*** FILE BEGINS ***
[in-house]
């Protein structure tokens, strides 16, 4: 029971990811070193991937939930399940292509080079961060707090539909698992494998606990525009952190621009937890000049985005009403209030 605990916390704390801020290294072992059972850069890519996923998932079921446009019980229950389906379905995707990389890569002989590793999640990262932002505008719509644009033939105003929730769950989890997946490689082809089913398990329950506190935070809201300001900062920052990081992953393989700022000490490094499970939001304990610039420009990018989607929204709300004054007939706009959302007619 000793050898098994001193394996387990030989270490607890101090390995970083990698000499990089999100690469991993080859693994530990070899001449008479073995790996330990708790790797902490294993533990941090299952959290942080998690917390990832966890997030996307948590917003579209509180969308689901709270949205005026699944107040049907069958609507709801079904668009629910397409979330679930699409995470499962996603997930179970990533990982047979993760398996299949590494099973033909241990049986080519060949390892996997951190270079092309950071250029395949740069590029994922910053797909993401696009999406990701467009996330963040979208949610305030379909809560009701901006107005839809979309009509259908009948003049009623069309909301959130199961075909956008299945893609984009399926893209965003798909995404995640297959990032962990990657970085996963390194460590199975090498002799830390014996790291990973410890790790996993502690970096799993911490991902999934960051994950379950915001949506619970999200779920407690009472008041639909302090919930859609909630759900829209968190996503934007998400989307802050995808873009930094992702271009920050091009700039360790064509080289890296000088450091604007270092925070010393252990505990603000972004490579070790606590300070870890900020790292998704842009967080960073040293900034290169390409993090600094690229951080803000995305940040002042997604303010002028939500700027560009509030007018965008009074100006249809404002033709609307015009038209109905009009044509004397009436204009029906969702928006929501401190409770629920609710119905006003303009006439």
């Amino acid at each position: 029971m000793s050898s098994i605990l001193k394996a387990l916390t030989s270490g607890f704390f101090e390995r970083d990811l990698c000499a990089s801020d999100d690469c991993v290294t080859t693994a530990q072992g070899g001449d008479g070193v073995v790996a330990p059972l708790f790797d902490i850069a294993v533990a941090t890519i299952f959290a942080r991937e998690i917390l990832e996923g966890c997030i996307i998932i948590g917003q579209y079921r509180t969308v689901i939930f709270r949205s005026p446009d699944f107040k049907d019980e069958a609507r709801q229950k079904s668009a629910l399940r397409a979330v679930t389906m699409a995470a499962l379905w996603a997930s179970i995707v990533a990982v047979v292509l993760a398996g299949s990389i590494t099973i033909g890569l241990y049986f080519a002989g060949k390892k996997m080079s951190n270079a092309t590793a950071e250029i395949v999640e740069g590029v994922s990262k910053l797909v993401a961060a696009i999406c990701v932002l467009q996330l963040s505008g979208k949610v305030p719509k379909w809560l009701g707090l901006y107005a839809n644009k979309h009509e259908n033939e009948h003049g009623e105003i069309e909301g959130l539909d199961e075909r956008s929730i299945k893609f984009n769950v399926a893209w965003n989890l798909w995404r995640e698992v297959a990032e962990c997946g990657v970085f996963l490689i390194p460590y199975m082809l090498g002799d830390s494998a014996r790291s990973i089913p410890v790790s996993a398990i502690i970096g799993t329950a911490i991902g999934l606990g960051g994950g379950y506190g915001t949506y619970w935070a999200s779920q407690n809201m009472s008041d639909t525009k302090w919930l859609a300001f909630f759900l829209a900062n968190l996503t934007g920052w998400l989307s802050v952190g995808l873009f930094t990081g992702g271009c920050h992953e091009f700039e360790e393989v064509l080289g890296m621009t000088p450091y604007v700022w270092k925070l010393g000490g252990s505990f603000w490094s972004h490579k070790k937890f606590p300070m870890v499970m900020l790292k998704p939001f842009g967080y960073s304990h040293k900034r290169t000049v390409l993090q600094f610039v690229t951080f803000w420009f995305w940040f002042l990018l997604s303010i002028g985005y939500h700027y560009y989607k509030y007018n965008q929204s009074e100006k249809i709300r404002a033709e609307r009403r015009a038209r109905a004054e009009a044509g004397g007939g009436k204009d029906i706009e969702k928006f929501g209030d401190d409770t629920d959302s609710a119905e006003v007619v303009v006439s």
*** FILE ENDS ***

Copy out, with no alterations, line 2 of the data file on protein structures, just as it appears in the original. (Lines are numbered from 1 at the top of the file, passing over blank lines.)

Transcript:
């Protein structure tokens, strides 16, 4: 029971990811070193991937939930399940292509080079961060707090539909698992494998606990525009952190621009937890000049985005009403209030 605990916390704390801020290294072992059972850069890519996923998932079921446009019980229950389906379905995707990389890569002989590793999640990262932002505008719509644009033939105003929730769950989890997946490689082809089913398990329950506190935070809201300001900062920052990081992953393989700022000490490094499970939001304990610039420009990018989607929204709300004054007939706009959302007619 000793050898098994001193394996387990030989270490607890101090390995970083990698000499990089999100690469991993080859693994530990070899001449008479073995790996330990708790790797902490294993533990941090299952959290942080998690917390990832966890997030996307948590917003579209509180969308689901709270949205005026699944107040049907069958609507709801079904668009629910397409979330679930699409995470499962996603997930179970990533990982047979993760398996299949590494099973033909241990049986080519060949390892996997951190270079092309950071250029395949740069590029994922910053797909993401696009999406990701467009996330963040979208949610305030379909809560009701901006107005839809979309009509259908009948003049009623069309909301959130199961075909956008299945893609984009399926893209965003798909995404995640297959990032962990990657970085996963390194460590199975090498002799830390014996790291990973410890790790996993502690970096799993911490991902999934960051994950379950915001949506619970999200779920407690009472008041639909302090919930859609909630759900829209968190996503934007998400989307802050995808873009930094992702271009920050091009700039360790064509080289890296000088450091604007270092925070010393252990505990603000972004490579070790606590300070870890900020790292998704842009967080960073040293900034290169390409993090600094690229951080803000995305940040002042997604303010002028939500700027560009509030007018965008009074100006249809404002033709609307015009038209109905009009044509004397009436204009029906969702928006929501401190409770629920609710119905006003303009006439």